Massive projects underway to try to reduce flooding across Kansa - KCTV5

Massive projects underway to try to reduce flooding across Kansas City area

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A series of massive, multi-million dollars projects is underway to try to reduce flooding across the metro. (KCTV5) A series of massive, multi-million dollars projects is underway to try to reduce flooding across the metro. (KCTV5)
Experts tell KCTV5 this summer’s flooding was second only to the great flood of 1951. For the groups responsible for mitigating the problem, it was a learning experience. (KCTV5) Experts tell KCTV5 this summer’s flooding was second only to the great flood of 1951. For the groups responsible for mitigating the problem, it was a learning experience. (KCTV5)
KANSAS CITY, MO (KCTV) -

A series of massive, multi-million dollars projects is underway to try to reduce flooding across the metro.

Experts tell KCTV5 this summer’s flooding was second only to the great flood of 1951. For the groups responsible for mitigating the problem, it was a learning experience.

“We do both computer models and build physical models of the flooded areas and we try to identify how much rainfall came into the system and how fast it fell. Then we try to see if we can calibrate that to a model,” said Tom Kimes, Stormwater Utility Engineering Manager for KC Water.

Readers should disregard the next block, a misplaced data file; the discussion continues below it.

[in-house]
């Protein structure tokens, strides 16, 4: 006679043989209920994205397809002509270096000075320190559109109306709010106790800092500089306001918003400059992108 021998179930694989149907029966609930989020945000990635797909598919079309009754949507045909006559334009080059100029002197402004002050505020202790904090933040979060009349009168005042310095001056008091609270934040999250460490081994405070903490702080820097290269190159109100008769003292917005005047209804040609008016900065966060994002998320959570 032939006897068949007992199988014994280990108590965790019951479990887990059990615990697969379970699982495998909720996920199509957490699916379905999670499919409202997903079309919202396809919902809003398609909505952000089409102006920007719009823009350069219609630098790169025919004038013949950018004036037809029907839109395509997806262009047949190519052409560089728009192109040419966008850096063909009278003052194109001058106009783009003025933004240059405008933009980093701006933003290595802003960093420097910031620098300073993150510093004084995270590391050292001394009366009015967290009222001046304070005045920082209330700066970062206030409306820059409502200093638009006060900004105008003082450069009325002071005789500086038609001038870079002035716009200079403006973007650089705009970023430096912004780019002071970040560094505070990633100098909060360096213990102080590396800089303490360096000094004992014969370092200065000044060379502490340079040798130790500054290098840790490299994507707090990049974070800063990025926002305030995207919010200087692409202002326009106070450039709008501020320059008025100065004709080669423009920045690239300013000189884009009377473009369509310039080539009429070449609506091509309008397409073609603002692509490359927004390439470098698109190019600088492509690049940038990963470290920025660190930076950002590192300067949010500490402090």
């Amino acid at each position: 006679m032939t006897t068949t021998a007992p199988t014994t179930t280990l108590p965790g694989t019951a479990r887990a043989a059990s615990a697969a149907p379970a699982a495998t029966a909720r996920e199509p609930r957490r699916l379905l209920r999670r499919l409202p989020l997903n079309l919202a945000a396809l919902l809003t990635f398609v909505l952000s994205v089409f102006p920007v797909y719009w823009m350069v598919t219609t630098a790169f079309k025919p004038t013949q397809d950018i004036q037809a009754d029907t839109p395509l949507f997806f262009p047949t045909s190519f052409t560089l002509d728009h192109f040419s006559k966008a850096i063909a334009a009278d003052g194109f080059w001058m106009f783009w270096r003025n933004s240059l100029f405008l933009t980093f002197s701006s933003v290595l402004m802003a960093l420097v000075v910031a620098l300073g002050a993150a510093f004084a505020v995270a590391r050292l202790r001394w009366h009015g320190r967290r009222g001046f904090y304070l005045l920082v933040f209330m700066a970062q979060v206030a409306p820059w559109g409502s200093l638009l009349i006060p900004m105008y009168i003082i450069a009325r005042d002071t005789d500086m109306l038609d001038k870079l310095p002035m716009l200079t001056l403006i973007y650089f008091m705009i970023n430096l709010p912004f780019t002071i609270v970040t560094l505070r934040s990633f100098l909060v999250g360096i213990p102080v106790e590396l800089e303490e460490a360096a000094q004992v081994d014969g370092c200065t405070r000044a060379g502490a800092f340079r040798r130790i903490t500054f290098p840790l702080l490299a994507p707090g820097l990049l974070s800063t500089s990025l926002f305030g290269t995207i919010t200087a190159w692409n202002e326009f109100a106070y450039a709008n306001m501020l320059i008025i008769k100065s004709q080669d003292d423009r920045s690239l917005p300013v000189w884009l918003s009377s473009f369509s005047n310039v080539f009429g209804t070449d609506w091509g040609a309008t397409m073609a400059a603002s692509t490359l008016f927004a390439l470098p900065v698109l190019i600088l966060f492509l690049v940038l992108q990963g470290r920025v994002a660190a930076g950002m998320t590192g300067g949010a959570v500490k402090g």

Those models lead to engineered “fixes”, meant to reduce the flood risk. They are implemented slowly over the years as funding becomes available.

Turkey Creek has caused big problems for businesses along Southwest Boulevard. The last phase of a long term, $151 million project will be complete by 2021.

“The flood threat is out of sight, out of mind until you get a flood,” said John Grothaus, Chief of Planning for the Kansas City Army Corps of Engineers.

Grothaus said the work they’ve done on the creek is preventing the bad flooding they used to see on Southwest Boulevard during the 1990s.

Tom Poer is the president of the Missouri and Associated Rivers Coalition, or MOARC, which advocates for good use of water resources and has helped secure funding for various flood projects. He said he’s pleased with the progress that’s being made, especially along 60 miles of the Missouri and Kansas Rivers.

“The Kansas City Levees project protects over $20 billion in investment behind those levees, 90,000 jobs, and 20,000 residents,” said Poer.

The Blue River has work scheduled as well. The flood project for the Dodson Industrial Area will begin in 2018 and cost about $50 million.

The Swope Park Industrial Area project along the Blue River will cost about $33 million total. It is nearly complete, but according to the Kansas City Army Corps of Engineers, it needs more federal funding.

Experts tell KCTV5 the estimated maximum rainfall the metro could get is about 30 inches, which is highly unlikely.

“That is not something that is economical to design for,” said Poer.

The challenge is to prepare for what’s reasonable and prioritize based on cost-benefit.

“We usually design for what we call the 500-year storm. So, if you had a three-hour storm - if you had seven inches in that amount of time - it would cause massive flooding,” said Kimes.

The true test of the work is when those rains fall, and when it comes to Turkey Creek, engineers tell us its working thanks to efforts by the many entities involved.

“Watersheds don’t follow political boundaries. They don’t follow state boundaries,” said Kimes.

It’s a group effort to literally move rivers and keep the floodgates closed.

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